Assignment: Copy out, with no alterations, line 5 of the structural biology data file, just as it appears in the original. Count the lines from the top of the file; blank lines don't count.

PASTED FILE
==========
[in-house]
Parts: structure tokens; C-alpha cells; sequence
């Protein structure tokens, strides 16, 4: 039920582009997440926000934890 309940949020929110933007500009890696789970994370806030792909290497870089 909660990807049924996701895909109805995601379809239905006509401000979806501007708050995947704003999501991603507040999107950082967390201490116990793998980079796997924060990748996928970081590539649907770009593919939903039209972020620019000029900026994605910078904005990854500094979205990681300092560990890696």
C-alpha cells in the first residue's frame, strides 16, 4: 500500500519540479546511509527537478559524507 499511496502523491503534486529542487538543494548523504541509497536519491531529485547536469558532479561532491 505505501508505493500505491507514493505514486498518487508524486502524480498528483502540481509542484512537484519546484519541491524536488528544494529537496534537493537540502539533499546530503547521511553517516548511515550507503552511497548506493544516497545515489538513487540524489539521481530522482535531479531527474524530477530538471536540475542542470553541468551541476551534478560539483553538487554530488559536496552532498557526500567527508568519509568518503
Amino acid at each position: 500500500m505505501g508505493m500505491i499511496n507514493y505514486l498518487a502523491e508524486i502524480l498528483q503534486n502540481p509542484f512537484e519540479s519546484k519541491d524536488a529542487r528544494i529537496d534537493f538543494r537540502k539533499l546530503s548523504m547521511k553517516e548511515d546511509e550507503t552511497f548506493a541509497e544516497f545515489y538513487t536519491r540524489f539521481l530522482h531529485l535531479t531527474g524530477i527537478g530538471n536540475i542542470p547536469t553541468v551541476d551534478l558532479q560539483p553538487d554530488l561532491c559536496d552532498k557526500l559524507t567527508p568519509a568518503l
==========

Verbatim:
Amino acid at each position: 500500500m505505501g508505493m500505491i499511496n507514493y505514486l498518487a502523491e508524486i502524480l498528483q503534486n502540481p509542484f512537484e519540479s519546484k519541491d524536488a529542487r528544494i529537496d534537493f538543494r537540502k539533499l546530503s548523504m547521511k553517516e548511515d546511509e550507503t552511497f548506493a541509497e544516497f545515489y538513487t536519491r540524489f539521481l530522482h531529485l535531479t531527474g524530477i527537478g530538471n536540475i542542470p547536469t553541468v551541476d551534478l558532479q560539483p553538487d554530488l561532491c559536496d552532498k557526500l559524507t567527508p568519509a568518503l